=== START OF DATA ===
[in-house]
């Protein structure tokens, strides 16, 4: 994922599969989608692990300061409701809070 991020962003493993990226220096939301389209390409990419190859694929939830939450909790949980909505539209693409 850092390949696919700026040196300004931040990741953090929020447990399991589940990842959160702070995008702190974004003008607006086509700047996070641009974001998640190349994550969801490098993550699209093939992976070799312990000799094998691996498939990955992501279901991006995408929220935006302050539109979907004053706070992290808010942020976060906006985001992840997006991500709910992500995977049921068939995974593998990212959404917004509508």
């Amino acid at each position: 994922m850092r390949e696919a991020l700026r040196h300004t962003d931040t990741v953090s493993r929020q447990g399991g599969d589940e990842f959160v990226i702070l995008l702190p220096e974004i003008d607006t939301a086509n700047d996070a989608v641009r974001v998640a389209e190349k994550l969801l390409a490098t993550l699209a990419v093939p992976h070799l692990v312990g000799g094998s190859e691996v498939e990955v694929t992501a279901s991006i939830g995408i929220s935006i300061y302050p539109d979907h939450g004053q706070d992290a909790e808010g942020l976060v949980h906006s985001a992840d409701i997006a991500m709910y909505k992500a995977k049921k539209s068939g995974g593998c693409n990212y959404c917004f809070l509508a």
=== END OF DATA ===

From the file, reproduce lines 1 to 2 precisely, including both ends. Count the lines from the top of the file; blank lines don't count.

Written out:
[in-house]
């Protein structure tokens, strides 16, 4: 994922599969989608692990300061409701809070 991020962003493993990226220096939301389209390409990419190859694929939830939450909790949980909505539209693409 850092390949696919700026040196300004931040990741953090929020447990399991589940990842959160702070995008702190974004003008607006086509700047996070641009974001998640190349994550969801490098993550699209093939992976070799312990000799094998691996498939990955992501279901991006995408929220935006302050539109979907004053706070992290808010942020976060906006985001992840997006991500709910992500995977049921068939995974593998990212959404917004509508």